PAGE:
(CNN) — Cultural heritage, great food and... boutique hotels?
Some people travel to Iran for its history -- the 24 UNESCO World Heritage sites in the country, for starters. Others go for the living culture -- the great food and legendary day-to-day hospitality that regular travelers rave about.
Thomas Wegmann is a little different. For him, the most striking thing about Iran is its hotels.
Not grand seven-star hotels, either, but small, boutique properties run by families -- while being absolutely cutting edge.
"In Iran, there's a superb scene of boutique hotels combining contemporary design with characteristic Persian heritage -- and it's on the rise," he says.
The Swiss insurance professional was so wowed by the hotel scene on his first visit in 2019 that, despite having no publishing experience, he decided to write a book.
"On the flight back from Tehran to Zurich I was Googling whether there's a book about hotels in Iran, and realized there isn't a single one," he says.
"I was so surprised by the country, and especially by the hotels."
Now the result is out. "Persian Nights" showcases 16 of the best boutique hotels in the country, from cities such as Tehran and Shiraz, to a village on Qeshm island, in the south of the country.
It's the first English-language book to be dedicated to the country's hotel scene, giving those who don't know the country a glimpse of the thriving design scene beyond the historical sites.
"I think for every country you travel to you realize you have some ideas which are quite different from reality, and if the country is a bit more closed, and there are fewer people traveling there, sharing their photos and experiences, the more different it's likely to get. And I think Iran is quite a closed country so there's probably a bit more misconception than in other countries," he says.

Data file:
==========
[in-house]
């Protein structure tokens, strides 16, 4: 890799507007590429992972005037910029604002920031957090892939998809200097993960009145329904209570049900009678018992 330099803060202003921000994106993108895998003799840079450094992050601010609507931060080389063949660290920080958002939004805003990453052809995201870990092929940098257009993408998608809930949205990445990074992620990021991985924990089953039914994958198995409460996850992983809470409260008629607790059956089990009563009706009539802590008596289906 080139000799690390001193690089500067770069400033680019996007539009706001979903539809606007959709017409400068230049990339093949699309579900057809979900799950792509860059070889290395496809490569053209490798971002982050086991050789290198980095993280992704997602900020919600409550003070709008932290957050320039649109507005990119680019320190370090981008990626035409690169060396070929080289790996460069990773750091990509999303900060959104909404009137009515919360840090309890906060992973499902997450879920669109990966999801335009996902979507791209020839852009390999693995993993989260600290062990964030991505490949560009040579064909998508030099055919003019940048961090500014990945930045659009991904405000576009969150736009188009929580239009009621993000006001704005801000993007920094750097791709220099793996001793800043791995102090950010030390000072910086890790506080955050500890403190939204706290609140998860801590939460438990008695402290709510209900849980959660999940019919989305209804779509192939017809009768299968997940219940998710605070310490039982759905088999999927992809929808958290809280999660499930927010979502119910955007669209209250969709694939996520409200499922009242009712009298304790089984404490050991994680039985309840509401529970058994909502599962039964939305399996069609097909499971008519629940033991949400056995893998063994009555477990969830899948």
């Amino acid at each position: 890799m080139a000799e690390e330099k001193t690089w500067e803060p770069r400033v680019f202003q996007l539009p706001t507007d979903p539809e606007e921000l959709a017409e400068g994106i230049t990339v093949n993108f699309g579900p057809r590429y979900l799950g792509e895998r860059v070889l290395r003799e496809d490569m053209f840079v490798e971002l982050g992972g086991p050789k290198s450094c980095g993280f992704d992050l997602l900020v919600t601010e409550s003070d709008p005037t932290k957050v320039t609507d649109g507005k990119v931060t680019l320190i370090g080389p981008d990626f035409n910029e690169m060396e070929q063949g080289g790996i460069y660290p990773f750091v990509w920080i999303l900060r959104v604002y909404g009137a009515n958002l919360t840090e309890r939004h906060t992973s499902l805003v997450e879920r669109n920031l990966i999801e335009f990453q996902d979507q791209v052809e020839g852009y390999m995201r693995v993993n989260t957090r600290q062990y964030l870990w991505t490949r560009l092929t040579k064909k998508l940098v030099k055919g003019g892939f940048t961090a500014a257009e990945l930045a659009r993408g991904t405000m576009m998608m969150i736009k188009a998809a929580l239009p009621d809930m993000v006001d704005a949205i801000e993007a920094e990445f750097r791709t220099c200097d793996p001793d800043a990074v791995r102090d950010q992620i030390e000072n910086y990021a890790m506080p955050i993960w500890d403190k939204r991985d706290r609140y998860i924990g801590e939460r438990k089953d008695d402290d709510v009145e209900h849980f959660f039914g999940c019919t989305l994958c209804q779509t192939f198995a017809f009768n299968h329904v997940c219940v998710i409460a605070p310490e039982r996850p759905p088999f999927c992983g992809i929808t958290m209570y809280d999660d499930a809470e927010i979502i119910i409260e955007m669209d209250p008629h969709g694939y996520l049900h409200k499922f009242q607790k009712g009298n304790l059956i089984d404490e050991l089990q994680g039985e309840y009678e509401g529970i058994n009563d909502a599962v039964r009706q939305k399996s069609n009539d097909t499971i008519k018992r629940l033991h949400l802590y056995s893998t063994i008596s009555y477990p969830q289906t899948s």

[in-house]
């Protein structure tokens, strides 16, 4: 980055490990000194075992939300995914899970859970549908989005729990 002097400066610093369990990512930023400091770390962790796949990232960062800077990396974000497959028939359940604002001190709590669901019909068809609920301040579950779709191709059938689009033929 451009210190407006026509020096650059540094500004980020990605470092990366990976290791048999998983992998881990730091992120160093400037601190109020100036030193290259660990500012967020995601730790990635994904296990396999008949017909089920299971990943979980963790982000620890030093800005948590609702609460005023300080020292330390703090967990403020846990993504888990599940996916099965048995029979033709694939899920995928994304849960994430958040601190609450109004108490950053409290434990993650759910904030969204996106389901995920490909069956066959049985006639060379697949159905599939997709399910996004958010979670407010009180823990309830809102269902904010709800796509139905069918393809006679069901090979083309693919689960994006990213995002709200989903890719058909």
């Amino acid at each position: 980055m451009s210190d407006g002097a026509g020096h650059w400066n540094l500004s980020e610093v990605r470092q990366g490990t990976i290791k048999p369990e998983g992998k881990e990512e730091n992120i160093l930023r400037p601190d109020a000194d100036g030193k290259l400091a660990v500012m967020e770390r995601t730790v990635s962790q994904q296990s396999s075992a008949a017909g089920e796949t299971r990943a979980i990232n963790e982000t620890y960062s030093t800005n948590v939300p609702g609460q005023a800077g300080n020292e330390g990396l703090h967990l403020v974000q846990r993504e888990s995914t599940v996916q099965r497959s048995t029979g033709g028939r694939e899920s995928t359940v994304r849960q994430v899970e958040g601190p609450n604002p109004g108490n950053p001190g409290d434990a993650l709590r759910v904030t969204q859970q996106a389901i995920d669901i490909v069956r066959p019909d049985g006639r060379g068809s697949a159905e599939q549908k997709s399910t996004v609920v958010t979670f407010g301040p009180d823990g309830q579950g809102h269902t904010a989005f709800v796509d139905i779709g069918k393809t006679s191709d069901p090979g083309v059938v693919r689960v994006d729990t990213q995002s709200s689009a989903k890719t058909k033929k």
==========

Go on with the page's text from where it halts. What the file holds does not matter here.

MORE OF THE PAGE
His book -- on which he worked with an Iranian team, from photographer Hamed Farhangi to designers Paulette Ghahremanian and Mehrdad MZadeh -- profiles 16 of the best hotels in the country.
Although mostly refurbishments of heritage buildings, they're cutting edge, with concept stores, galleries and even vegetarian restaurants attached. Many of them are run by women, too.
Old meets new
The "Mirror Room" of Darb-e Shazdeh has been painstakingly restored.
Joybar Boutique Hotel in Esfahan is a striking seven-room hotel owned by architect Tahereh Mokhtarpour and her partner, Manouchehr Peyvand Heydari, who run the prestigious Pishan Architects Studio in Tehran.
Reborn and reclaimed from a 19th-century building of the late Qajar Dynasty, it's now a slick, modern hotel, pairing details such as the original beamed ceilings and exposed brick domes with a sleek white-on-white palette, floating staircases and pared-back midcentury-style chairs.
It's a plastic-free property, with organic handmade soaps, vegetarian food and even hand-crafted straw slippers, made in the south of the country.
Architect Tahereh Mokhtarpour and her partner, Manouchehr
Peyvand Heydari, run Joybar Boutique Hotel in Esfahan.
"There's such a strong heritage of old buildings -- why should they build new ones?" says Wegmann.
"This is a way of keeping them. I know owners who own others and are just waiting to renovate them."
Then there's the Hanna Boutique Hotel in Tehran. "It's a bit like a Bauhaus building from the 1930s, and they did a renovation that clearly separates between old and new," he says.
The inhouse concept store and restaurant pull in the locals, making it "a very interesting place to go -- I met lots of designers and architects," he says.
The seven-room Darb-e Shazdeh in Shiraz, run by Faranak Askari, is another highlight. The 19th-century trader's house has been brought back to life, with its painted walls and opulent mirrors given new life.
"She's just opened the only open-air cinema in Iran beside it, made with ship containers, and are doing a new restoration of a traditional house next door -- I really like her entrepreneurial spirit," he says.